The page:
Thoughts On Packaging(and marking)

*     As a teacher I get through some 10-15 biro pens every year, all of which end up in landfill, are unpleasant to write with and produce unsatisfactory splodges of glutinous semi-dried ink. A recent government emphasis on ‘showing’ that I give feedback has meant that now all books are to be marked with two sentences; one for a positive comment and one for further steps. This of course ensures that I have around 180 sentences to handwrite each and every day – and sometimes 210.  As a dedicated professional I have always given detailed feedback to my students usually by speaking to them individually with smiles of encouragement for their efforts. It seems that it is easier to ‘assess ‘ my teaching through a quick glance at my books to ensure that I am ‘assessing’ properly ( this of course makes it much easier for an inspector/advisor to see at a glance, rather than have to dig deeper and watch carefully as well as listening to children’s thoughts and feelings). The children also use disposable handwriting pens and use some 3- 4 per year.

*     As children we were rewarded with being asked to purchase a fountain pen when our writing was deemed to be of a good standard. These were proudly purchased by our parents, often entailing a special trip to a pen shop and buying the best pen they could afford. Our pens were a thing of beauty and a prized possession, built to last for years and certainly not destined for landfill. As I seem destined to continue having to write for at least 2 hours a day I felt it was time to invest in that feeling again; thus I am now the proud owner of a fountain pen ( fine nib) with refillable plunger and green ink, I’m not sure that I could say that writing has been a delight, but it’s certainly a lot more bearable ! I just have to now convince my headteacher that the children need these too !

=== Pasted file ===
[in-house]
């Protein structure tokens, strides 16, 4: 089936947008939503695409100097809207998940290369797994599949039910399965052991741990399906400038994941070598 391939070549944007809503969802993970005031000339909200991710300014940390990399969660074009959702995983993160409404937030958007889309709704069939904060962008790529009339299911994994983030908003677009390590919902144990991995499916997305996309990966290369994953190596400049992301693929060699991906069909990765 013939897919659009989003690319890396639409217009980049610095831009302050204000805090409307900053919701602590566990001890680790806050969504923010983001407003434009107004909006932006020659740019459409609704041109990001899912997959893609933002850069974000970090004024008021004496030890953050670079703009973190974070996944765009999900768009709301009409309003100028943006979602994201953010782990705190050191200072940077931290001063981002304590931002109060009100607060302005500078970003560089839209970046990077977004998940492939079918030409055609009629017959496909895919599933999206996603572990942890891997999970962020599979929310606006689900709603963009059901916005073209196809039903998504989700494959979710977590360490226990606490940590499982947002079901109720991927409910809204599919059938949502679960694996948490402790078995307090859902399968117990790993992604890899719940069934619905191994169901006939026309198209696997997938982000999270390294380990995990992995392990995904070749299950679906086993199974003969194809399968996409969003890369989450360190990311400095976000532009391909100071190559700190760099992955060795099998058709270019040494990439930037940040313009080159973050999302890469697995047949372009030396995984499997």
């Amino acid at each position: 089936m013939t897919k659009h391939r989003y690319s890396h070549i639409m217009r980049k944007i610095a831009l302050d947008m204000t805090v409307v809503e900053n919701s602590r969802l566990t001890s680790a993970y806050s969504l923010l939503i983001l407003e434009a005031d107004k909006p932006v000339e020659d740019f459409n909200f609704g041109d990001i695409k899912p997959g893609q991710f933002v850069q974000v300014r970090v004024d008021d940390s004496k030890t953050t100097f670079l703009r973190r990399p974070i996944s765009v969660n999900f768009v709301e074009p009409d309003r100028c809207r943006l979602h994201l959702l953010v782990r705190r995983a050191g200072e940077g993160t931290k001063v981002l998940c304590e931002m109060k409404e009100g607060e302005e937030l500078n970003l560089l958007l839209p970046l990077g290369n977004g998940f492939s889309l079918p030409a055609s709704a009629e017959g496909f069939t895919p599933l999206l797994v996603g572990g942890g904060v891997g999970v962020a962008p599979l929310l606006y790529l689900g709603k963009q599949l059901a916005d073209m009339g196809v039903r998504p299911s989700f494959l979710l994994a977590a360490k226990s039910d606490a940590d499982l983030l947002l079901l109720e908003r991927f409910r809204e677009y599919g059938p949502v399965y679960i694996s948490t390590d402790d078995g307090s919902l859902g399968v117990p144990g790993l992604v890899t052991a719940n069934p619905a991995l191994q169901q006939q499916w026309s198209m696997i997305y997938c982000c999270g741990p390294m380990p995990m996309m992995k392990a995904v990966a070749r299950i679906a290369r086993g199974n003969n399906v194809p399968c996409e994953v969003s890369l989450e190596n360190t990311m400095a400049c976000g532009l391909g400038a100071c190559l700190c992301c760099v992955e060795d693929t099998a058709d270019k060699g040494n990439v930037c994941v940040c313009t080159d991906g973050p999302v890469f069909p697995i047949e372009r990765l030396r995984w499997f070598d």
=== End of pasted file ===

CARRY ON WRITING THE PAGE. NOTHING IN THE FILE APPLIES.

*     And speaking of things of beauty…….

Wooden hand-made tools

*     Look at these gorgeous handmade kitchen utensils my mother in law sent us from Canada; they were made by a gentleman as part of Black Creek Pioneer Village in Toronto, an open air museum. They are so beautiful, fashioned in hard wood, tactile and ergonomic, a far cry from what is available in most kitchen shops. They even stir better than their more modern style counterparts. Thank you so much CC’s ‘Mom’ ! We love them.

*   January has also seen us visiting two of our favourite places – Bowland for a very muddy ( ankle-deep !) walk around Nicky Nook and an overnight stay at the CB Inn with CC’s mum in Yorkshire.

We hiked to the top of Nicky Nook and enjoyed a very cold and wind-swept Coffee and Christmas Cake.


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*    Beautiful Bowland

*  The stunning Yorkshire Dales

Walk from the CB

The Dales

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*   On a more domestic note, and trying to reduce packaging I have been making my own granola bars, courtesy of another fantastic recipe from Gill Holcombe:

Recipe For Granola Bars

Makes 16

4oz butter

4oz golden or maple syrup

1/2 lb rolled oats

4oz dried apricots

4oz dried cranberries

4oz nuts

2oz desiccated coconut

2oz flax seed mix

1. Lightly grease and strip line a small tin ( 8 X 10 inch)

2. In a large saucepan melt the butter and syrup together.

3. Add all of your dry ingredients, mix well.

4. Press into your tin and bake at 170 C for around 30 minutes until they look golden.

5. Leave to cool in the tin ( thoroughly cool – don’t be tempted by taking them out early because you can’t wait to get at them; which of course I never do !)

6. Remove from tin and cut into squares.

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